nonprofit consulting zone blog

Friendly competition. Does it work?

“Friendly competition.” Is there such a thing?

You see football players greet each other after a well fought game. We hear (but see less and less) of politicians getting to know each other on friendlier terms when they’re not in front of the cameras. Maybe you and someone you know have a friendly competition over something like cooking (hey, we’re all winners in that one!)

Can you be friendly to a competitor consultant?

If you consider the cold, hard facts, there’s little incentive to smile across the room. It’s a “zero sum game,” right? There are only so many contracts to be had, and if you don’t get it someone else will. That could mean the difference between paying your mortgage this month, or a nice vacation or not next summer.

If that’s the case, then any sign of cooperation can literally take food out of your mouth. You don’t want a client or potential client to experience someone different because they might leave you, right?

Maybe. How good are you at what you do? More important, how good do you feel about how good you are at what you do?

For a lot of us, it’s not whether someone else is a competitor. It’s how confident we feel about ourselves when we’re facing that competitor.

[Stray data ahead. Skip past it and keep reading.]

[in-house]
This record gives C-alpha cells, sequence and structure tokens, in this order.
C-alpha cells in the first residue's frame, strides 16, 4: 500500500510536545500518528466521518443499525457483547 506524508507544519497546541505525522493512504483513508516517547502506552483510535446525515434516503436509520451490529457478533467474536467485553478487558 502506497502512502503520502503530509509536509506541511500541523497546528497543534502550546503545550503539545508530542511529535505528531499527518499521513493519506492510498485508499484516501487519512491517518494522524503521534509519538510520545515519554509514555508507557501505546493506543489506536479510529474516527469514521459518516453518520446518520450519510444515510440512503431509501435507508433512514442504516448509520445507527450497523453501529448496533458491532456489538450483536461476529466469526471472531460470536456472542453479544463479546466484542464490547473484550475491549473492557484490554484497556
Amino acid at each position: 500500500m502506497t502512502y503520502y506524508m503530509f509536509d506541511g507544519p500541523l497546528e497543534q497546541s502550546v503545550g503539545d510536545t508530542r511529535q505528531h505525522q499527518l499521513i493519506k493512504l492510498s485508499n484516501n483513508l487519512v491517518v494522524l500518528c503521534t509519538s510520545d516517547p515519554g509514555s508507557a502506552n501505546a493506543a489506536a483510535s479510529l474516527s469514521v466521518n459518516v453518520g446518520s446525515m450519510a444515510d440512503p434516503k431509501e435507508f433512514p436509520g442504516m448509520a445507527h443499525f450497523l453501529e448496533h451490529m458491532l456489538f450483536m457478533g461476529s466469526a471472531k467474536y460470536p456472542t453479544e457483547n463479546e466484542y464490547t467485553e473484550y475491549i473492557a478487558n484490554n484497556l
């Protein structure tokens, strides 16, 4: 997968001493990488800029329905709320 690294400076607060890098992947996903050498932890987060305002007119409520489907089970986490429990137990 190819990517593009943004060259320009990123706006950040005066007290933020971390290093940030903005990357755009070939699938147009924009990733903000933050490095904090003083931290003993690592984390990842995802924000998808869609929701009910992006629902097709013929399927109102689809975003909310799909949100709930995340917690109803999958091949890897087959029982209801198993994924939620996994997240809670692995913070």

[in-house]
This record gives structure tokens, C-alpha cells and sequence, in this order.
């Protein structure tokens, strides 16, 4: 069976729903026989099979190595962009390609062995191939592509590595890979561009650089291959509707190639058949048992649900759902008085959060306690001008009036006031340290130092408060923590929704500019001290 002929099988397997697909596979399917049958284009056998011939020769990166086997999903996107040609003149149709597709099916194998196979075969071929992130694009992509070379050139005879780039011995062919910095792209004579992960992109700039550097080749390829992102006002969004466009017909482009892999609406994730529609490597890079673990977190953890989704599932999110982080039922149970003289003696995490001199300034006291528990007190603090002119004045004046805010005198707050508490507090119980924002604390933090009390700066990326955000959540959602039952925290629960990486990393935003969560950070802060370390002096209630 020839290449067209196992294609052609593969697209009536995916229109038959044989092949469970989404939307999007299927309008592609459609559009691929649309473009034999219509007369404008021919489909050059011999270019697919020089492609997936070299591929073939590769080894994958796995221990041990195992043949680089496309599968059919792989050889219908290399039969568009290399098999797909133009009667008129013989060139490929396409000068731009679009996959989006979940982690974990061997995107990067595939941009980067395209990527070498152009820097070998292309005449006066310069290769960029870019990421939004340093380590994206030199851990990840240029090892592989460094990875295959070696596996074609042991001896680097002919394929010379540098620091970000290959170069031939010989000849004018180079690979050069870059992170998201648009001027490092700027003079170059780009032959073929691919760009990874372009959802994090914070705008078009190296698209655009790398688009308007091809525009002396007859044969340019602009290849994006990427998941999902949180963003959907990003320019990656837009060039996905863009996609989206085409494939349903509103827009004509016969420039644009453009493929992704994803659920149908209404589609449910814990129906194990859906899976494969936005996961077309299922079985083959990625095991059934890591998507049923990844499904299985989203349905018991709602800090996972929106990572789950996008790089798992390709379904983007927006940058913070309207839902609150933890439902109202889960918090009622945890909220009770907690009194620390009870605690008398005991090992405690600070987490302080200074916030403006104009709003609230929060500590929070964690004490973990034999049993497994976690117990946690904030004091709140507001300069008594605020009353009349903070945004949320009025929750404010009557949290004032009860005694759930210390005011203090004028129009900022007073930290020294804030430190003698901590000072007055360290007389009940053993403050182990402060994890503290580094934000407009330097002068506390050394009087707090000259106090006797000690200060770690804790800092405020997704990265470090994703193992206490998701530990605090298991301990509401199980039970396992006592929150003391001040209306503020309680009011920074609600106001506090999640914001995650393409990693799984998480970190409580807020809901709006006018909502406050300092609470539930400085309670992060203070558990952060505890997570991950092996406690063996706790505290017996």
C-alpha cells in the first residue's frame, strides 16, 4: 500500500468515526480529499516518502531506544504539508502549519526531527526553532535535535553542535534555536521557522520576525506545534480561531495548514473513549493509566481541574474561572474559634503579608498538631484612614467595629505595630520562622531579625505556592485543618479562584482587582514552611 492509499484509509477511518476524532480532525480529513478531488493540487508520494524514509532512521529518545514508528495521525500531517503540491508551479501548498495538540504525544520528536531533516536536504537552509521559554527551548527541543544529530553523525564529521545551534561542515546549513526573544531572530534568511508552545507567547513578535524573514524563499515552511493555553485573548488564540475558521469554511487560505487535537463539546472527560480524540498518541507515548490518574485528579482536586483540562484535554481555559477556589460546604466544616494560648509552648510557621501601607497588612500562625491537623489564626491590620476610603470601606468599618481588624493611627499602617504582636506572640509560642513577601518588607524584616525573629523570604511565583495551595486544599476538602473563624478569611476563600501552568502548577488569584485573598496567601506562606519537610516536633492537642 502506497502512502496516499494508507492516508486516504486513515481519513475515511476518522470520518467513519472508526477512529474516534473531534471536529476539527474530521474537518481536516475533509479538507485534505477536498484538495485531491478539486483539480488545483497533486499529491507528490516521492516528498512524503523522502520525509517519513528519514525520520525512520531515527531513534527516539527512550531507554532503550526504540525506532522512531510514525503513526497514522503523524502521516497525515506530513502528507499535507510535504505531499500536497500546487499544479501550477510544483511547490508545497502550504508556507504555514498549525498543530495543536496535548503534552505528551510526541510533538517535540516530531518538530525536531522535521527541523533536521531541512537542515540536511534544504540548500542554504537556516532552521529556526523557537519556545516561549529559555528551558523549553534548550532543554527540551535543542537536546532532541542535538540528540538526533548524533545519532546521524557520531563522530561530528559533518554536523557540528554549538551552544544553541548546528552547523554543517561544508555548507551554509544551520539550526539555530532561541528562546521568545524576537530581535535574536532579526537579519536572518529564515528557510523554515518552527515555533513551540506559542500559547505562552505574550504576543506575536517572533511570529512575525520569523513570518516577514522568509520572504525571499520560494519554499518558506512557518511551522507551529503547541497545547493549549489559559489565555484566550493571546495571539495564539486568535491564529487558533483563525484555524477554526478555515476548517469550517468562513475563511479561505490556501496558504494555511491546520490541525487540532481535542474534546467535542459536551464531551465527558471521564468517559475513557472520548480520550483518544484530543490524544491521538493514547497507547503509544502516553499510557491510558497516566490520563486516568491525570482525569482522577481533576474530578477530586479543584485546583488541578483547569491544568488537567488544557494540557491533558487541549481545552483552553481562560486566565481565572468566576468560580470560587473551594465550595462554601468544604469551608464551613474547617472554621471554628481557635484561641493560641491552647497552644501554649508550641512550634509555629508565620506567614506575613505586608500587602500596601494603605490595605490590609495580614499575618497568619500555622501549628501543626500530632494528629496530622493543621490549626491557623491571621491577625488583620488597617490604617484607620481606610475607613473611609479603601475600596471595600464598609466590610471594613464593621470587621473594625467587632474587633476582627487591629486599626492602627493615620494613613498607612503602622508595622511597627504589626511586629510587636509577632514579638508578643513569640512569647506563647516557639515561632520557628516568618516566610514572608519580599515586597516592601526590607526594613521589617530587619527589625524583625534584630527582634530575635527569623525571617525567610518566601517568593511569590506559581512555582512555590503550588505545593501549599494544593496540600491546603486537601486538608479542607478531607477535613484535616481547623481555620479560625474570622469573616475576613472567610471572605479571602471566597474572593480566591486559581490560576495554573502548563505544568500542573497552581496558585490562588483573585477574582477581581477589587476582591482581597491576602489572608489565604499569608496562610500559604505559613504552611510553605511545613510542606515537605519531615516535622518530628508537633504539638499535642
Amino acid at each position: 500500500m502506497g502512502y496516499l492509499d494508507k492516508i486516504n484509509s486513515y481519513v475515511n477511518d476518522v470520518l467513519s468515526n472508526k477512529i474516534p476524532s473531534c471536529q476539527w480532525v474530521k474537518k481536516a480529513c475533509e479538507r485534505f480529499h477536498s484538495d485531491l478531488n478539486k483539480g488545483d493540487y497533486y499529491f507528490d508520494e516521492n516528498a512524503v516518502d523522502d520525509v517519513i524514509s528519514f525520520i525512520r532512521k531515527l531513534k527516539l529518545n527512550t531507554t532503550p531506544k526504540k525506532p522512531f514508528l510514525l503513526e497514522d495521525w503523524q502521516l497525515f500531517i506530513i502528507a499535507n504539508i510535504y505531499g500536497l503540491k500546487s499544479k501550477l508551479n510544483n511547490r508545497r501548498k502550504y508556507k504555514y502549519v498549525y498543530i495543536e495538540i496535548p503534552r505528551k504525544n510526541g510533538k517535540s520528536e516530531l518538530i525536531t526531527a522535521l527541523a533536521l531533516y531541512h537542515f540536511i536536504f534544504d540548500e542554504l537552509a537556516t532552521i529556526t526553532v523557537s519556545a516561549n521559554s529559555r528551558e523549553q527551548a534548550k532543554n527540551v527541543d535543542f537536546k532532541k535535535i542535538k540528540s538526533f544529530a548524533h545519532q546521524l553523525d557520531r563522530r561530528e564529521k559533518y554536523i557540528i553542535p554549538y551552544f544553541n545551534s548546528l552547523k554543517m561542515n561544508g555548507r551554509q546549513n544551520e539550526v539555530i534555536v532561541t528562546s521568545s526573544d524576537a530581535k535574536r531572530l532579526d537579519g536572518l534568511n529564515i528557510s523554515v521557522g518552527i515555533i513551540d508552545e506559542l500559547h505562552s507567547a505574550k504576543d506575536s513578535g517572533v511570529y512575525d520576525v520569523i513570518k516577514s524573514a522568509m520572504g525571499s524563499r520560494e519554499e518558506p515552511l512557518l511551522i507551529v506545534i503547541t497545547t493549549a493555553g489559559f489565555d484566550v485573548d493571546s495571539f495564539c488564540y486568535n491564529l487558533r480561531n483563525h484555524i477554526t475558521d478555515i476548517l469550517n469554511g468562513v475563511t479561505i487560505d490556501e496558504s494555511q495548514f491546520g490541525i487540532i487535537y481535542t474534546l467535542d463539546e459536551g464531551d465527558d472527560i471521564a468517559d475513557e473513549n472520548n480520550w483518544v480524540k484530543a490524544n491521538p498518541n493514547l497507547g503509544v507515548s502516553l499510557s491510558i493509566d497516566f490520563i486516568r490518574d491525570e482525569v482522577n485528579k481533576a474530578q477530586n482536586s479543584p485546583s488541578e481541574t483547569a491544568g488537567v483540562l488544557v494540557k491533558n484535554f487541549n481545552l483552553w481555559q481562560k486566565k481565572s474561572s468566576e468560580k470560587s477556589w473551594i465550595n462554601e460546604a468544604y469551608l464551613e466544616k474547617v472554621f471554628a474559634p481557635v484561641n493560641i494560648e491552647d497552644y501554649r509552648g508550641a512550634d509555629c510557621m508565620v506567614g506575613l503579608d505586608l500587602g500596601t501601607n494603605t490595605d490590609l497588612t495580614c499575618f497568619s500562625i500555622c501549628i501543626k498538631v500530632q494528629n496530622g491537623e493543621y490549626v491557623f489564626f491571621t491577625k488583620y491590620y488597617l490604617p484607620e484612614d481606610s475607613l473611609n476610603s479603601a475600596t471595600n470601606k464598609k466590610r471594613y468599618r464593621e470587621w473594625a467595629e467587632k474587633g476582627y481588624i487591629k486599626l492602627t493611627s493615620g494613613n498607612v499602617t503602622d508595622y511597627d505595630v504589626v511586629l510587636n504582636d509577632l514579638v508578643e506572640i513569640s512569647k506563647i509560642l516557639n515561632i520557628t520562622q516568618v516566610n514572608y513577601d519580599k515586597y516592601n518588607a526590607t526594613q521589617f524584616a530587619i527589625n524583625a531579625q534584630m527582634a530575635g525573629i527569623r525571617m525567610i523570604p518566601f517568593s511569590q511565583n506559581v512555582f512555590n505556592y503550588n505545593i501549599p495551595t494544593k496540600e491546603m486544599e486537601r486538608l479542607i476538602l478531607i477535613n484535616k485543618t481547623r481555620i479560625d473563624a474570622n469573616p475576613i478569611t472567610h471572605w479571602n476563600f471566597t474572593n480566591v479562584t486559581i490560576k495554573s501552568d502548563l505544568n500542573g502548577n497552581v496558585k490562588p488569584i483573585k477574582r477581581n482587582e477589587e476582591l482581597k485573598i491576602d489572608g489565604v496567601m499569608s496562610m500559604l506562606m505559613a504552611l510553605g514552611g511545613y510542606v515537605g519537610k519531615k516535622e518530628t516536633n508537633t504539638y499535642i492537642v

All of this is in the context of one more dynamic, the nonprofit sector.

Do nonprofits compete? On paper, yes. Social work agency A serves a very similar population to social work agency B. In reality, however, it’s more likely they cooperate than compete.

Why? Mission.

I find that when you’re mission driven, you’re typically not going to tell a client in need that he or she shouldn’t seek more help, even if that’s heading to a competitor. Help is help, from you or someone else.

If you’re from the nonprofit sector, this seems natural, albeit counter-intuitive. If you’re not, then you might get funny looks from your clients who don’t understand.

Despite your background and what your clients may think, should you have a friendly attitude toward your competitors whether your clients are looking or not?

Some say yes. I was at a restaurant not too long ago with another consultant when I spotted a competitor meeting with a client across the room. She saw me, and clearly didn’t want any contact. This wasn’t the first time I’ve heard this about her. She sees everyone as “competition.”

On the other hand, I know competitors who go out of their way to be friendly to their fellow, competing consultants. Are they of the philosophy “keep your friends close and your enemies closer”? Could be, but I doubt it. They probably can’t help themselves. Besides, they might find more business in it.

How do you see your competitors? Friends? Enemies? “Frien-emies”?

Published by

Matt Hugg

Matt Hugg is the president of Nonprofit.Courses.

See his bio here.